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Can Police Search Your Cellphone Without a Warrant?

The Massachusetts Supreme Judicial Court ruled police don't need a search warrant to look at a cellphone's call list after arresting the phone's owner. As courts around the country grapple with the issue, tell us: is this reasonable searc

What's the difference between personal information and correspondence you have physically stored in your home, and similar information that's on your cellphone? And what should police have access to without a warrant?

It's a question that courts across the nation are dealing with it and one that arose here in Massachusetts on Wednesday, when the Supreme Judicial Court ruled that police don't need a search warrant to look at the call list of a person's cellphone during while searching that person's personal property after an arrest.

However, in writing the court's opinion for Commonwealth vs. Demetrius A. Phifer, Justice Margot Botsford cited other court cases that raise questions about the extent that law enforcement officials can access information stored on a cellphone. 

"Today's cellular telephones are essentially computers, capable of storing enormous quantities of information, personal, private, and otherwise, in many different forms," Botsford wrote. "They present novel and important questions about the relationship between the modern doctrine of search incident to arrest and individual privacy rights.

"Although an individual's reasonable expectation of privacy is diminished concerning his or her physical person when subject to a lawful arrest and taken into custody," she continued, "the same may not necessarily be true with respect to the privacy of the myriad types of information stored in a cellular telephone that he or she is carrying at the time of arrest."

The New York Times reported last month about divergent rulings in courts across the country regarding information stored on cellphones, such as a Rhode Island judge throwing out cellphone evidence obtained without a search warrant that led a man being charged with the murder of a 6-year-old boy.

A Washington court likened text messages to voice mail messages that can be overheard by anyone in a room, the Times reported, and ruled they are not protected by state privacy laws, while a federal appeals court in Louisiana is wrangling over whether location records stored in smartphones are private information or business records that belong to the phone companies.

Meanwhile, just last week the Senate Judiciary Committee approved a bill that if passed would limit law enforcement officials' warrantless access to email, private Facebook posts and other information that's stored on the Internet. CNET.com reported that tech firms including Apple, Google, Facebook and Twitter have urged Congress to update the Electronic Communications Privacy Act, passed in 1986, "and preserve the same privacy rights that Americans enjoy if their files are printed out and stored in a cabinet at home."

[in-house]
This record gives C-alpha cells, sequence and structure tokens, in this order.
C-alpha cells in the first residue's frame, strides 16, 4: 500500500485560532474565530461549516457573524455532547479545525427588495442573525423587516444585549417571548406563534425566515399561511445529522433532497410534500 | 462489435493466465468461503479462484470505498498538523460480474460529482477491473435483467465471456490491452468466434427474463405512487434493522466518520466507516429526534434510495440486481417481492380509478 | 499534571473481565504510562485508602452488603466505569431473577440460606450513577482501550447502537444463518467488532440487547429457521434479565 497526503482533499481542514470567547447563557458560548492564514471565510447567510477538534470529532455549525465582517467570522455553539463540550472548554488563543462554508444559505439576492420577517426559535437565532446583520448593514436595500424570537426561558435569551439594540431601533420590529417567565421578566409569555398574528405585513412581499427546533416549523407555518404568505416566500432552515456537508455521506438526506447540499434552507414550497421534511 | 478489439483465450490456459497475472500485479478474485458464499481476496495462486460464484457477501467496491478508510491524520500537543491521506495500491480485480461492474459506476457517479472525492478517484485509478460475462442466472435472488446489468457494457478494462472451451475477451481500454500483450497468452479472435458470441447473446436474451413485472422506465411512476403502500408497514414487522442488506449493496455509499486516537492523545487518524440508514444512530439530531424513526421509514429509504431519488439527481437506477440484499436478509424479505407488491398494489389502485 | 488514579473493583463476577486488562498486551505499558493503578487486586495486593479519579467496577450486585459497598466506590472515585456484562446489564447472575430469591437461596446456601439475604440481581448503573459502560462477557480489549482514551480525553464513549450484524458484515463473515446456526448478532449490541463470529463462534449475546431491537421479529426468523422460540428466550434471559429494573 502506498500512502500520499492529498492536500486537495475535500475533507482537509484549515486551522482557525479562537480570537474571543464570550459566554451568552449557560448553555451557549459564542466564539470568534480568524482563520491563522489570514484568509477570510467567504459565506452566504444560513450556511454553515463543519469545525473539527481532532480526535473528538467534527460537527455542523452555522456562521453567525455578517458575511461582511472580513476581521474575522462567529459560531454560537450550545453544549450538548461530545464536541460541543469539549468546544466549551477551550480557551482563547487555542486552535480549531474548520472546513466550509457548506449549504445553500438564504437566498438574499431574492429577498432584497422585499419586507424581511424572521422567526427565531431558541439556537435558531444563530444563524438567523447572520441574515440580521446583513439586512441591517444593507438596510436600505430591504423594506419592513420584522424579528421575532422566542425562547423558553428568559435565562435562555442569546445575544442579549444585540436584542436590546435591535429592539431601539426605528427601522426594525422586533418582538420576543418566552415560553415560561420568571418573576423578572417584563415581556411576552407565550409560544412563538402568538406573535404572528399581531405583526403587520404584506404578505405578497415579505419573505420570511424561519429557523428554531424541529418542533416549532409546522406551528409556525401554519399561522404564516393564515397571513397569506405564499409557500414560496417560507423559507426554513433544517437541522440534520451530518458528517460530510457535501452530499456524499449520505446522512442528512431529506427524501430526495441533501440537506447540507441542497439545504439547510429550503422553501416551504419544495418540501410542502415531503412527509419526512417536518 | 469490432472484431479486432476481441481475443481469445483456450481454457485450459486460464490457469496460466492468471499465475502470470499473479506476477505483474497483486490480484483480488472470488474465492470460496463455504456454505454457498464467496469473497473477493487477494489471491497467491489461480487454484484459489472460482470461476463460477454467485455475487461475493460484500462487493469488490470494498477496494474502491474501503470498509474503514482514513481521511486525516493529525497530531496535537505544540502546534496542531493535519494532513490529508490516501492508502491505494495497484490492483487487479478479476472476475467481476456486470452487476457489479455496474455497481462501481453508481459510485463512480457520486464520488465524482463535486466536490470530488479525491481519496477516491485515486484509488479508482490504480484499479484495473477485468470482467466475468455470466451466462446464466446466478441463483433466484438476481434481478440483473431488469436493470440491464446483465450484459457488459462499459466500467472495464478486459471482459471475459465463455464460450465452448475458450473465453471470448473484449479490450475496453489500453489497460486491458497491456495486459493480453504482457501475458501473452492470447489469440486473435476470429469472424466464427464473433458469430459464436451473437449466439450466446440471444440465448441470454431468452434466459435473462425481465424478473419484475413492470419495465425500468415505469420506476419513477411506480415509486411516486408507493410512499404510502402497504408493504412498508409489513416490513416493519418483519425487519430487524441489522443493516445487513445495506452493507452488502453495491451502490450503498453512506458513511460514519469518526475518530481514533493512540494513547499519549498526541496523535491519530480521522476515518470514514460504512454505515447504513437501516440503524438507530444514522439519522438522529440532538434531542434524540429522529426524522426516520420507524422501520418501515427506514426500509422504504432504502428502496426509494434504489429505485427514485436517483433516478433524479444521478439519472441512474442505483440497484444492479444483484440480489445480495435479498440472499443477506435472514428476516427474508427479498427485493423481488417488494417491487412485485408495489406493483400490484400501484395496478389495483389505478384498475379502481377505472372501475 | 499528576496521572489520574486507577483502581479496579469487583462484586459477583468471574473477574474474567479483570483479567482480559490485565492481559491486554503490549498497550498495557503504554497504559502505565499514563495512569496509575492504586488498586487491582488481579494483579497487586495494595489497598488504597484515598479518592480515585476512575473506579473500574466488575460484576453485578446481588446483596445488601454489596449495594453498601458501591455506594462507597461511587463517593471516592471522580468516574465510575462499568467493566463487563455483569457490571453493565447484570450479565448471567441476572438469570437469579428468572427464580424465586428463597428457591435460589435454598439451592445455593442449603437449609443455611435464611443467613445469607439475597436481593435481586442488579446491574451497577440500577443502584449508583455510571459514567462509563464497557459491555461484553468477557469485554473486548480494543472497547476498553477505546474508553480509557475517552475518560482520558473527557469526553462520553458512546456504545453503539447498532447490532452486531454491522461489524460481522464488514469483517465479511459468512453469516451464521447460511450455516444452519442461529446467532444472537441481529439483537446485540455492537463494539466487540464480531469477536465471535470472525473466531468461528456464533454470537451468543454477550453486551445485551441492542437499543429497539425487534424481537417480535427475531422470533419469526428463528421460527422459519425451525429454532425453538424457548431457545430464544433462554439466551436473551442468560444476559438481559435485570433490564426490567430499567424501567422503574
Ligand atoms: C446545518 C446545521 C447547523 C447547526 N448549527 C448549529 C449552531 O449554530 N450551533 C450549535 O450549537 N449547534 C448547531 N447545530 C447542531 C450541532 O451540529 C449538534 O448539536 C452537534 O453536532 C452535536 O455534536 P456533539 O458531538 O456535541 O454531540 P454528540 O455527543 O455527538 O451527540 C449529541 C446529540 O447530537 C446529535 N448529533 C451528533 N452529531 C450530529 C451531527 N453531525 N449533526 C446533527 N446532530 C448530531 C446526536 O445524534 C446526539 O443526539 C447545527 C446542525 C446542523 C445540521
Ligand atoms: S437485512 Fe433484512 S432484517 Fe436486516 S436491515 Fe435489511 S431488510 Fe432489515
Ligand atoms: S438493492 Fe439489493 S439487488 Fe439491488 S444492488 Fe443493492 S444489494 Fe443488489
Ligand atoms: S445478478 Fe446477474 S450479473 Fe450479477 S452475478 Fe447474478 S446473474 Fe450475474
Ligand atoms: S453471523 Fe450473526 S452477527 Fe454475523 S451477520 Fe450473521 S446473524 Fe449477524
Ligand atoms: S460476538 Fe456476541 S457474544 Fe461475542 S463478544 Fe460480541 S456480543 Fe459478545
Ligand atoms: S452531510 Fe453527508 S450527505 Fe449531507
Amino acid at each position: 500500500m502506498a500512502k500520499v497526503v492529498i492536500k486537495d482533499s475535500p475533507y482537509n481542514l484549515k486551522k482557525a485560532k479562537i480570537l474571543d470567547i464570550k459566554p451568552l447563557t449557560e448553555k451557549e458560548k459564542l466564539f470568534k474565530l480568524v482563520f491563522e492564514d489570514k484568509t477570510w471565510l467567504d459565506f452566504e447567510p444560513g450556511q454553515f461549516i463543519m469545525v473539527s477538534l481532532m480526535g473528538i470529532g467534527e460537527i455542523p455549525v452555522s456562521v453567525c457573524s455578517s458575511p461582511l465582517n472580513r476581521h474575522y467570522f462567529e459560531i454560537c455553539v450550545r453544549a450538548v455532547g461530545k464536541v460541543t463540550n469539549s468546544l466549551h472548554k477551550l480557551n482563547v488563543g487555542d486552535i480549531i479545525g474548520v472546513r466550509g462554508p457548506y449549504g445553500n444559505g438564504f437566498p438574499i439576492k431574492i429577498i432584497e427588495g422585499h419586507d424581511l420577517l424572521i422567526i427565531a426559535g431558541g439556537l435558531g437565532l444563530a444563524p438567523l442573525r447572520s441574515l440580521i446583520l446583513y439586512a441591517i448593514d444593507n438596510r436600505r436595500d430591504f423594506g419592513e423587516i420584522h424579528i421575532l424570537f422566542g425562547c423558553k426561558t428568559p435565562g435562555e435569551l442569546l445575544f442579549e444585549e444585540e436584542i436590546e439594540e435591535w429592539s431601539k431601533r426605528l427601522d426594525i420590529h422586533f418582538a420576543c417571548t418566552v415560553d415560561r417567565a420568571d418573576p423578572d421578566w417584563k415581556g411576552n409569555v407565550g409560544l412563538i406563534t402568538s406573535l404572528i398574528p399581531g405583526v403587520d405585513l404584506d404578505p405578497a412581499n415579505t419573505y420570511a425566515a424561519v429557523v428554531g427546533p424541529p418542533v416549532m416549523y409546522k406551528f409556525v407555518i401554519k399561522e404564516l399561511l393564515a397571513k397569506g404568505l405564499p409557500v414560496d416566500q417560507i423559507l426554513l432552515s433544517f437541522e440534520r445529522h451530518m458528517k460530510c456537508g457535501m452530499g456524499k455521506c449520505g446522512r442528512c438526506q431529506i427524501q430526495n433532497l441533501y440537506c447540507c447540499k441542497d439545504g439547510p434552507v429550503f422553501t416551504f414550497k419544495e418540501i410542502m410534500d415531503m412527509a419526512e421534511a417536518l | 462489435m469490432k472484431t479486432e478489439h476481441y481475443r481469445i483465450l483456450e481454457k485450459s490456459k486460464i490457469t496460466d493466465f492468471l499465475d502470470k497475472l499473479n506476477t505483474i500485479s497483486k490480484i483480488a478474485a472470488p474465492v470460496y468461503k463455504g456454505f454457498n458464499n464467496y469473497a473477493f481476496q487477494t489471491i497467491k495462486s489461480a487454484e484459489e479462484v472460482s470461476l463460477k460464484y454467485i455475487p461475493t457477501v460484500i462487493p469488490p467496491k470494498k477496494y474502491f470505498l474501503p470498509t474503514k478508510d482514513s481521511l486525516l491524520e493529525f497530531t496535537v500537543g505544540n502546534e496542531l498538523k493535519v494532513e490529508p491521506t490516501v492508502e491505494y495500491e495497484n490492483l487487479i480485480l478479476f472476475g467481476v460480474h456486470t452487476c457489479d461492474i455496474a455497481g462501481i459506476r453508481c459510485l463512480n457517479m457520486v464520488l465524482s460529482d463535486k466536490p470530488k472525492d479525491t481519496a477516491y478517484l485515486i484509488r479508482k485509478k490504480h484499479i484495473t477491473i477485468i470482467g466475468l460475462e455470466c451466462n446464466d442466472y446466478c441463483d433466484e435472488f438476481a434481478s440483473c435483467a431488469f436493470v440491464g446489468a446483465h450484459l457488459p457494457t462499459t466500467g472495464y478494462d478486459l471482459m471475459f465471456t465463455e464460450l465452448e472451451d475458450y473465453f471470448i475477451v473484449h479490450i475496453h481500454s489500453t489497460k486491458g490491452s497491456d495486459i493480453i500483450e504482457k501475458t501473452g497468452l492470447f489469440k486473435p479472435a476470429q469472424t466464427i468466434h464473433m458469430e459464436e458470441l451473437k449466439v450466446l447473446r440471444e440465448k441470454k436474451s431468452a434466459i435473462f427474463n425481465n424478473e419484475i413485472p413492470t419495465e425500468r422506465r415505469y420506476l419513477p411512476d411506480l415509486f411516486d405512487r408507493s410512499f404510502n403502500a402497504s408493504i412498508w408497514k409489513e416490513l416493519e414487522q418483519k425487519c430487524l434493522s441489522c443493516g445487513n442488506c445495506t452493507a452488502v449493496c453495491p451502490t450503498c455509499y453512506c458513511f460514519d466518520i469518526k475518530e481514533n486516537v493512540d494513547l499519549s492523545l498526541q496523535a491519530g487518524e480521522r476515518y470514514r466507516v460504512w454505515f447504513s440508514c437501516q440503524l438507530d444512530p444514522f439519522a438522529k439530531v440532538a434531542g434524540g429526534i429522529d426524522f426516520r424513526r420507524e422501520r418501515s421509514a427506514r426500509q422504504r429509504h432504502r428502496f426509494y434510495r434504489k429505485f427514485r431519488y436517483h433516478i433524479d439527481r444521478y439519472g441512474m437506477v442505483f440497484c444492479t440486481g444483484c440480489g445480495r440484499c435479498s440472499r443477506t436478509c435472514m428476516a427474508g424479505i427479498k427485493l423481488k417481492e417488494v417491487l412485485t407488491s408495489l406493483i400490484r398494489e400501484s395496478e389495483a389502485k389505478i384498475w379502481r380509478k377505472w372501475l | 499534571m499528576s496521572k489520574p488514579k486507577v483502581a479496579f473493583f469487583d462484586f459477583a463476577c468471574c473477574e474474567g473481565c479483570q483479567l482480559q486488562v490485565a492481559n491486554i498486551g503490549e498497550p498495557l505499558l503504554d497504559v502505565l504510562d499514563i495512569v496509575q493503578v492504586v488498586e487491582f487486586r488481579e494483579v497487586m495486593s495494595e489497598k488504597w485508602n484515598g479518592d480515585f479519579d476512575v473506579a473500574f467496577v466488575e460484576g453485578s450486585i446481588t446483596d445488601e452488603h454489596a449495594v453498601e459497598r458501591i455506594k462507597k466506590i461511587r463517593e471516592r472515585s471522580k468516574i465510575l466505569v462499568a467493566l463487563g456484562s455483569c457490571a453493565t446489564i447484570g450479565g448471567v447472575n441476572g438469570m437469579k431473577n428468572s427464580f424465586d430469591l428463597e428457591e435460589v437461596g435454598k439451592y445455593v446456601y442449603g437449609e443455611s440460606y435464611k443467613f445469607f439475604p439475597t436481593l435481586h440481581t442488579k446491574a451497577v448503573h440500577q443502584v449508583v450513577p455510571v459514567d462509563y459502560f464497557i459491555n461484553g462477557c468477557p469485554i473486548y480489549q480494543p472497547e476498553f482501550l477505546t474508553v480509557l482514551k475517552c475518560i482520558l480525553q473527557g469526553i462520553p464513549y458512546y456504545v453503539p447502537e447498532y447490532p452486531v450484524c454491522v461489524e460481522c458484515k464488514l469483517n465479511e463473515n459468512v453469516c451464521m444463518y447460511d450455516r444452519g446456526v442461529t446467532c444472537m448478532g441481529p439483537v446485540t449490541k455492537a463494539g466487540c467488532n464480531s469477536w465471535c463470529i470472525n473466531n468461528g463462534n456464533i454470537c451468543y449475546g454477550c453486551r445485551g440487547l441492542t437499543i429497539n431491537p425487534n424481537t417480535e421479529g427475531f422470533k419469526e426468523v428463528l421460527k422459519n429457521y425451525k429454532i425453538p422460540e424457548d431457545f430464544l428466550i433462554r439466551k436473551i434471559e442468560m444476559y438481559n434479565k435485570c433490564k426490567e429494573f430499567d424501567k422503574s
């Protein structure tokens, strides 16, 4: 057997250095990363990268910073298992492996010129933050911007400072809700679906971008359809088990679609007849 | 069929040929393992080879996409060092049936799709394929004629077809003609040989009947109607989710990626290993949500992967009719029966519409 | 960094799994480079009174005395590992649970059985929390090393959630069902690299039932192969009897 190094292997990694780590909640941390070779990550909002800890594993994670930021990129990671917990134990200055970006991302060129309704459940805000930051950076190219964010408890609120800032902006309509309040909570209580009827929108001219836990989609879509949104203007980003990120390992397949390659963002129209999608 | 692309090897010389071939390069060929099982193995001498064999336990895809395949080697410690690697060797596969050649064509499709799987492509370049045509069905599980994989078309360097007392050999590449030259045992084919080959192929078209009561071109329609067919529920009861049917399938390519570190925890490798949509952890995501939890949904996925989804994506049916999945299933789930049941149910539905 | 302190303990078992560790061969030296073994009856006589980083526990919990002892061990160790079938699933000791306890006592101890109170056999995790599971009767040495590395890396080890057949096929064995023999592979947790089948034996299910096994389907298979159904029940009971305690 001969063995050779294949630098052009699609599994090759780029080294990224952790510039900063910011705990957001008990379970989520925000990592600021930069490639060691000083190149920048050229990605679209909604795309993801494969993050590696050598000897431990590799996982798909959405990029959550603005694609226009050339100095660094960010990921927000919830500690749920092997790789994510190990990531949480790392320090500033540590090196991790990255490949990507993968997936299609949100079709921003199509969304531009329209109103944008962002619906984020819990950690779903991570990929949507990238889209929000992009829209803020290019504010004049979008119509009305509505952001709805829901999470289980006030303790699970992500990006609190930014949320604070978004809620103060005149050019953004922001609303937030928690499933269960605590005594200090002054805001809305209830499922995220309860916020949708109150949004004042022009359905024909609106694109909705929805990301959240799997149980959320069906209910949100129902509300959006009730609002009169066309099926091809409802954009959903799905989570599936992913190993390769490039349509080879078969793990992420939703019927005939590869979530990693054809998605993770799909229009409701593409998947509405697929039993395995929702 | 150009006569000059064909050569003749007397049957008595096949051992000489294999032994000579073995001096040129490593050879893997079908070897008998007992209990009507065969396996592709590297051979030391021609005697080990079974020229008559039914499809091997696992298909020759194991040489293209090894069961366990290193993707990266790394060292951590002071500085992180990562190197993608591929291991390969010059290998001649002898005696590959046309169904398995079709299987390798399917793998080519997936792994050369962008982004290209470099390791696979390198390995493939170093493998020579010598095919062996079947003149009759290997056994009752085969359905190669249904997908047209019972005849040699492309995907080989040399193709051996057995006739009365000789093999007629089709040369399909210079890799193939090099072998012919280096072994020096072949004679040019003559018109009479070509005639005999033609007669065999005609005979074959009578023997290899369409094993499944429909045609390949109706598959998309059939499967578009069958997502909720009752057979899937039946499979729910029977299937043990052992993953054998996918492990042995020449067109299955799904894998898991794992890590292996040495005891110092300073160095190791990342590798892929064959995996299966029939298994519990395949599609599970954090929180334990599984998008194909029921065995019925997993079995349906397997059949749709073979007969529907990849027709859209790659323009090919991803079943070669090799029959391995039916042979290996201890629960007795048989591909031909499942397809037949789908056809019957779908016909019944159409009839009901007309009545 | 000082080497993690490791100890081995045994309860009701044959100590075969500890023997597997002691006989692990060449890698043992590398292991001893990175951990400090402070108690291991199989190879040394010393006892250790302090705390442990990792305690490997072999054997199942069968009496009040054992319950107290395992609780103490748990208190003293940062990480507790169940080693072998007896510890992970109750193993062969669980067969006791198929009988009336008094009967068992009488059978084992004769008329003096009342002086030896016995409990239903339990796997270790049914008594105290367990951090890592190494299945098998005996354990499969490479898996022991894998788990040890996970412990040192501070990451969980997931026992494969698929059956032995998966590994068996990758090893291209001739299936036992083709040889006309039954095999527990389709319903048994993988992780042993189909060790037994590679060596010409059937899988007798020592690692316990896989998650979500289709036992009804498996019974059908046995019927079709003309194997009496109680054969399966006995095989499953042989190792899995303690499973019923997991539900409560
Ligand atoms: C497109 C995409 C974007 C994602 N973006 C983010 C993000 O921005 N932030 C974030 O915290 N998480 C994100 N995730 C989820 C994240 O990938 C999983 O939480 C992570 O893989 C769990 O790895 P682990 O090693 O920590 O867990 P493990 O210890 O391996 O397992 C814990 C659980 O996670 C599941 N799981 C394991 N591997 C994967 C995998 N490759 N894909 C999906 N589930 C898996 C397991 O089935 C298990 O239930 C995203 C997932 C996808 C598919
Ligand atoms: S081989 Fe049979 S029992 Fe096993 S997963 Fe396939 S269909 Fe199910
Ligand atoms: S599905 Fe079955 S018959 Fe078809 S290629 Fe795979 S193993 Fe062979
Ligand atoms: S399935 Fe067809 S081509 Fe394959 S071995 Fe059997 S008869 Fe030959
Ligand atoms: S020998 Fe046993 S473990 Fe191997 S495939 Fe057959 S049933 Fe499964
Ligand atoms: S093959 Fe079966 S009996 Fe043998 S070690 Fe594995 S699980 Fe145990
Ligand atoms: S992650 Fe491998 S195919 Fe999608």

What should police be able to search on a cellphone without a warrant? The call log? Emails and private Facebook or Twitter messages? GPS location data that track where the phone has been? Should it all be fair game, should it all require a search warrant, or is it a mix? Tell us what you think in the comments.

John Casy December 08, 2012 at 08:59 PM
Yje court is wrong. The police has no right to snoop in your cell phone. Next the police will be able to walk in to your home and search your coumputer with out a warrent. Its time Americans take our streets back from the police. I hope more people use deadly force to keep our freedom.
Owen December 08, 2012 at 09:32 PM
Are you seriously advocating the murder of law enforcement officers? You should be careful what you post online. P.S. Very close relatives of mine are cops. Apparently you want them dead.
Steven Crowell December 13, 2012 at 07:57 PM
Using deadly force to maintain our constitutional freedoms is an old tradition. Let's hope the cops are on the right side when the stuff hits the fan... for everybodies' sake. I mean there is going to be a time when creeping fascism doesn't feel good to the enforcers. I'm not calling todays' cops fascist, but as our freedoms become eroded with more and more laws, freedom IS diminished. I may be a bit jaded as I have been very tolerant of the denial of my handgun permit for no good reason, the unspoken reason is I'm a cab driver. One mustn't be too anxious for that freedom or you get disqualified for anxiety. Not mine. The police chiefs. I don't live or work in Boston. If I did I'd probably be very anxious, as I once was and did.
Steven Crowell December 13, 2012 at 08:00 PM
Let me re-phrase my prior post. There is zero expectation on the part of a cab robber that the driver will ever shoot back, but they shoot drivers in the head anyway. This bothers me. I want my deadly adversary to be frightened of what might happen if he attacks me, not comforted. So, more dead cab robbers works for me.

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